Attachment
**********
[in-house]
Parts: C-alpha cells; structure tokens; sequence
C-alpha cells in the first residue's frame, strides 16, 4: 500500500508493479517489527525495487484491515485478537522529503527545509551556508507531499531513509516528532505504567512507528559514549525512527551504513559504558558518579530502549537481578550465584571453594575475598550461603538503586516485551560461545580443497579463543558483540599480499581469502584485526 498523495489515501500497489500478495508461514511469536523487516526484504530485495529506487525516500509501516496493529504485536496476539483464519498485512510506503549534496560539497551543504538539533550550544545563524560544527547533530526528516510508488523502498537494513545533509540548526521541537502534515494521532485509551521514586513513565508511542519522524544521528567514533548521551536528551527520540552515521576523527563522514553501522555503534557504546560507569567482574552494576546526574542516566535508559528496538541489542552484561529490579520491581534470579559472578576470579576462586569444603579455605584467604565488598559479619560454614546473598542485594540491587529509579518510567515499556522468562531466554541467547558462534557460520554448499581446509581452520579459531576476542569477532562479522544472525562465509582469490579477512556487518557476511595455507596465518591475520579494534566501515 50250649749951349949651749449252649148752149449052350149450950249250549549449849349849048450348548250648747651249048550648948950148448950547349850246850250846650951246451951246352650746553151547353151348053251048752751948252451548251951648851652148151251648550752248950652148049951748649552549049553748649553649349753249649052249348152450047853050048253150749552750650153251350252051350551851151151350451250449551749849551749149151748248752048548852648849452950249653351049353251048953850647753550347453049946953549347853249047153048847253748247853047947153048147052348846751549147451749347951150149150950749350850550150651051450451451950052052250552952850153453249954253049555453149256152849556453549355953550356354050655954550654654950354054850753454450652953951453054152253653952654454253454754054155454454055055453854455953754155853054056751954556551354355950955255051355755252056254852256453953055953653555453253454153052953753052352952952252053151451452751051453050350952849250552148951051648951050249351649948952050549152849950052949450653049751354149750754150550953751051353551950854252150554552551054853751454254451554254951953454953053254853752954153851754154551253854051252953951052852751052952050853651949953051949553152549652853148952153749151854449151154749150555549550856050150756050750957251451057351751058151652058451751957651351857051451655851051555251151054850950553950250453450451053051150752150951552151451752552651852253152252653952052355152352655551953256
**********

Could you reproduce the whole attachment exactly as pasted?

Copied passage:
[in-house]
Parts: C-alpha cells; structure tokens; sequence
C-alpha cells in the first residue's frame, strides 16, 4: 500500500508493479517489527525495487484491515485478537522529503527545509551556508507531499531513509516528532505504567512507528559514549525512527551504513559504558558518579530502549537481578550465584571453594575475598550461603538503586516485551560461545580443497579463543558483540599480499581469502584485526 498523495489515501500497489500478495508461514511469536523487516526484504530485495529506487525516500509501516496493529504485536496476539483464519498485512510506503549534496560539497551543504538539533550550544545563524560544527547533530526528516510508488523502498537494513545533509540548526521541537502534515494521532485509551521514586513513565508511542519522524544521528567514533548521551536528551527520540552515521576523527563522514553501522555503534557504546560507569567482574552494576546526574542516566535508559528496538541489542552484561529490579520491581534470579559472578576470579576462586569444603579455605584467604565488598559479619560454614546473598542485594540491587529509579518510567515499556522468562531466554541467547558462534557460520554448499581446509581452520579459531576476542569477532562479522544472525562465509582469490579477512556487518557476511595455507596465518591475520579494534566501515 50250649749951349949651749449252649148752149449052350149450950249250549549449849349849048450348548250648747651249048550648948950148448950547349850246850250846650951246451951246352650746553151547353151348053251048752751948252451548251951648851652148151251648550752248950652148049951748649552549049553748649553649349753249649052249348152450047853050048253150749552750650153251350252051350551851151151350451250449551749849551749149151748248752048548852648849452950249653351049353251048953850647753550347453049946953549347853249047153048847253748247853047947153048147052348846751549147451749347951150149150950749350850550150651051450451451950052052250552952850153453249954253049555453149256152849556453549355953550356354050655954550654654950354054850753454450652953951453054152253653952654454253454754054155454454055055453854455953754155853054056751954556551354355950955255051355755252056254852256453953055953653555453253454153052953753052352952952252053151451452751051453050350952849250552148951051648951050249351649948952050549152849950052949450653049751354149750754150550953751051353551950854252150554552551054853751454254451554254951953454953053254853752954153851754154551253854051252953951052852751052952050853651949953051949553152549652853148952153749151854449151154749150555549550856050150756050750957251451057351751058151652058451751957651351857051451655851051555251151054850950553950250453450451053051150752150951552151451752552651852253152252653952052355152352655551953256